The Problem with Icebreakers

We all know each other already

Nathan Fletcher, Graphics Editor

Icebreakers aren’t bad in concept. Getting to know some of your classmates before the year starts is a good idea, and when many classes are group-project oriented — it could even be deemed necessary.

However, the type of information typically revealed in such games is entirely worthless. At no point in the school year will I need to know how many siblings you have. I don’t care about your dog’s name. Even if I could remember any of the information presented in icebreakers, why would I? Any information I want to know, I already do.

On the rare occasion that something interesting is shared during an icebreaker, I typically already know it. This wouldn’t apply to, say, freshmen — especially those who come from smaller schools — but by sophomore year most students already know the people they’re friends with anyway.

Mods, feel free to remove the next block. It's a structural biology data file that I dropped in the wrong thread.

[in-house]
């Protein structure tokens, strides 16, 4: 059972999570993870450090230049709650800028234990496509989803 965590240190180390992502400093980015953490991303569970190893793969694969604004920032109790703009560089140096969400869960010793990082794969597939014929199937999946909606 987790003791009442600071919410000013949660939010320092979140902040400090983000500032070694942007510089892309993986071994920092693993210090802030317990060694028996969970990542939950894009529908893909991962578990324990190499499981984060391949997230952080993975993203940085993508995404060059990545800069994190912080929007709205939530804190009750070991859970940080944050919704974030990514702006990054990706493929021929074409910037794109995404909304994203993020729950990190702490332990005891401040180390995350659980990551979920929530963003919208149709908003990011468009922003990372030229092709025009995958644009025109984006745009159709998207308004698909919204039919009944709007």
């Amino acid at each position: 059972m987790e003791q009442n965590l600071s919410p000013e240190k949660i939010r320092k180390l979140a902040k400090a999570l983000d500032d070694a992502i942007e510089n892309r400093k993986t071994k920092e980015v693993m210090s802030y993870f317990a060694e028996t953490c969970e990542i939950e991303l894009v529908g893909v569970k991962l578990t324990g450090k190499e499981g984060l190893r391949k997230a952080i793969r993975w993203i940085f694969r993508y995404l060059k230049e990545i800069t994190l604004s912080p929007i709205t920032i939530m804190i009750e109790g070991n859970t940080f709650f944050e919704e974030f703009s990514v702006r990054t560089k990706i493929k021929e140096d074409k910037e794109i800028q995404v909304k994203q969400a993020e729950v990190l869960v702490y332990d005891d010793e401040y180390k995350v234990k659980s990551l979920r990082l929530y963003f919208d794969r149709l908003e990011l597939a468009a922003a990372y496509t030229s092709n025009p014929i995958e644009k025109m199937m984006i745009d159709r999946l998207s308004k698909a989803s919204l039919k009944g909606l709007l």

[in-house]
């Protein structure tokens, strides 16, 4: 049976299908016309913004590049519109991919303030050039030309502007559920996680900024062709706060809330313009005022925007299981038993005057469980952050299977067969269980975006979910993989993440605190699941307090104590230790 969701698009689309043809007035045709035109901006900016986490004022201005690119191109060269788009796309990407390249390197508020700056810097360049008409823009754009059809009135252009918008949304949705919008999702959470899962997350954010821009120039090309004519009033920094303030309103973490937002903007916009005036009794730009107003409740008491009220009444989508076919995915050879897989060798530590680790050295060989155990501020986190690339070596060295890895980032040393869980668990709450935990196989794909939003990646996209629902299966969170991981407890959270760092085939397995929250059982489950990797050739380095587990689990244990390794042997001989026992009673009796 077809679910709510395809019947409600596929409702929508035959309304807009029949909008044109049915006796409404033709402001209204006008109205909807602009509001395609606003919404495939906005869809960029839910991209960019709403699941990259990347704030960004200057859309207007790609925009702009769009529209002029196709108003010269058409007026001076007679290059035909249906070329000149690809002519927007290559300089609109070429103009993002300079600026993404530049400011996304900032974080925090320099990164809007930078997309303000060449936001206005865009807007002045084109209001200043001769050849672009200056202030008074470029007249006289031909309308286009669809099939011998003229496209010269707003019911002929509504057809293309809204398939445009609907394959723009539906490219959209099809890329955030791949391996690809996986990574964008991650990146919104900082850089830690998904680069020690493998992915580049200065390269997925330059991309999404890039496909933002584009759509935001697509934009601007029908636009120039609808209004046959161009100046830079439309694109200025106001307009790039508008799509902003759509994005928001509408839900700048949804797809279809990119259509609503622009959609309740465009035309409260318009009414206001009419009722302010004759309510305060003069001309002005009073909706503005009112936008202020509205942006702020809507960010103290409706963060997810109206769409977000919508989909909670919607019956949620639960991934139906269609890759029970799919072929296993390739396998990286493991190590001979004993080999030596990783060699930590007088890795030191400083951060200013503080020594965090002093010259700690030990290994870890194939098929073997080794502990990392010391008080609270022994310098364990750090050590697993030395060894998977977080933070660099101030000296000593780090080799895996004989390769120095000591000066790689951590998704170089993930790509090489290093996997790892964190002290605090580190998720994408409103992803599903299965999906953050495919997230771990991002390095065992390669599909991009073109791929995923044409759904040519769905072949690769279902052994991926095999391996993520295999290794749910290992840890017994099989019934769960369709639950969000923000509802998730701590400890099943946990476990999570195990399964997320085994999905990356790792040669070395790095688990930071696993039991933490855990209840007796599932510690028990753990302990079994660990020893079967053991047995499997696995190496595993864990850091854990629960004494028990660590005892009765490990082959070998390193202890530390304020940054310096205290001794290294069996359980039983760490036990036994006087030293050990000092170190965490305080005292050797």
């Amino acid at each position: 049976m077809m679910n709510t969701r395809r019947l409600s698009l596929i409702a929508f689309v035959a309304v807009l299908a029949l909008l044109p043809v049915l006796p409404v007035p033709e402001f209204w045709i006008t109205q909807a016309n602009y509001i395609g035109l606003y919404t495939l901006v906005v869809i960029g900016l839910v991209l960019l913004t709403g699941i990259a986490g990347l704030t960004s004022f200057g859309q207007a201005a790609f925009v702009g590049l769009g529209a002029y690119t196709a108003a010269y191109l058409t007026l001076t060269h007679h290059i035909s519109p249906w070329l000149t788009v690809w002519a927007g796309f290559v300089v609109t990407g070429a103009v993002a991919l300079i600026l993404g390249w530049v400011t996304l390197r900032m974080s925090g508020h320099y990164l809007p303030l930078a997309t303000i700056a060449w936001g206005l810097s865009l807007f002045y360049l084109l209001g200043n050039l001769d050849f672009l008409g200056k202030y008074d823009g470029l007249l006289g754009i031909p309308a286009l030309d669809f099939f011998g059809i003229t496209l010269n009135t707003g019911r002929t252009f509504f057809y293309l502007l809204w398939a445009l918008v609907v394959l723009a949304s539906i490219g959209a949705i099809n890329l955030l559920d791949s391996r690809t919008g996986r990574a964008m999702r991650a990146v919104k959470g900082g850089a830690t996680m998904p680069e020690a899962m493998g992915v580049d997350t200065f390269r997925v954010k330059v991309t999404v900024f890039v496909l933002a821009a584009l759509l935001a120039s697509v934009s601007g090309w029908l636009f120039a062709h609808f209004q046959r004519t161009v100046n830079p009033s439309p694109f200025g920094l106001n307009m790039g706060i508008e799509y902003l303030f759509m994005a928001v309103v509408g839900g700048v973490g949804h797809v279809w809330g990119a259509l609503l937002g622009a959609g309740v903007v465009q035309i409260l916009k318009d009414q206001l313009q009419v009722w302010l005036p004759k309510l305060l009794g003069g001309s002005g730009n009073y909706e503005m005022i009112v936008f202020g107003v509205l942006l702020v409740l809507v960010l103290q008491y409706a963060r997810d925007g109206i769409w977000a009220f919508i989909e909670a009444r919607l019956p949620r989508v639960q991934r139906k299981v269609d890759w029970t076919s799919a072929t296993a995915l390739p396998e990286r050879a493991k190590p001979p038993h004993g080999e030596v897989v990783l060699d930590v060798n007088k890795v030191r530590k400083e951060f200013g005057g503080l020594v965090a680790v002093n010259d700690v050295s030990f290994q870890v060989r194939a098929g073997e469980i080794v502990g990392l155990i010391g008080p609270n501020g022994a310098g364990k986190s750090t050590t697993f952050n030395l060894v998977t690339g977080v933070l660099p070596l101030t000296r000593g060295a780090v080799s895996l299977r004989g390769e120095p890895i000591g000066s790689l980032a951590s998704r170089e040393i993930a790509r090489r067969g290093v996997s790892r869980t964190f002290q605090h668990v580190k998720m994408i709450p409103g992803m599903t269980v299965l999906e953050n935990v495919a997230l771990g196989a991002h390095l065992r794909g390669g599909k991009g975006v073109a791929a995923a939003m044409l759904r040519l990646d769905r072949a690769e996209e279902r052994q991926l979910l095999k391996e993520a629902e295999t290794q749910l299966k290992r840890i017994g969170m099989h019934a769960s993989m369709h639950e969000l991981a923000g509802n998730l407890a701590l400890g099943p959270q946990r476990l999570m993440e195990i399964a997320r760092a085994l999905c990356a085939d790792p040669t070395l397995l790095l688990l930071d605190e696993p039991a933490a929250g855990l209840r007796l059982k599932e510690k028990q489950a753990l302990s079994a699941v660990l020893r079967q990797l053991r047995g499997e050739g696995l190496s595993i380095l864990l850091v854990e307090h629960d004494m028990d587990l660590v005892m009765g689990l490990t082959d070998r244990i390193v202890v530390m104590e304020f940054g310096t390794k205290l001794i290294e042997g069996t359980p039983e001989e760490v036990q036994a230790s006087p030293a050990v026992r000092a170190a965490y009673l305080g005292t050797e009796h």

I already know more about my fellow classmates than I could ever possibly want. Why, then, must I go through hours of icebreakers just to forget everything I learned?

I’m not exactly a private person, but I don’t excessively share my personal life with everyone I meet. I’d rather not people know that I have a brother at the school. If people know him, that’s fine, but I don’t need random classmates to have that information.

All in all, icebreakers can become a nightmare for people who’re forced into them year after year. I’m not saying I would like to start the first day of calc with the formal definition of limits, but some other way to ease into the class would be greatly preferred.

Nathan Fletcher

Nathan became a member of The Flightline in August of 2017. He is a senior this year, involved in cross country, track, and drama, and can be found watching movies outside of school. You can email him at [email protected]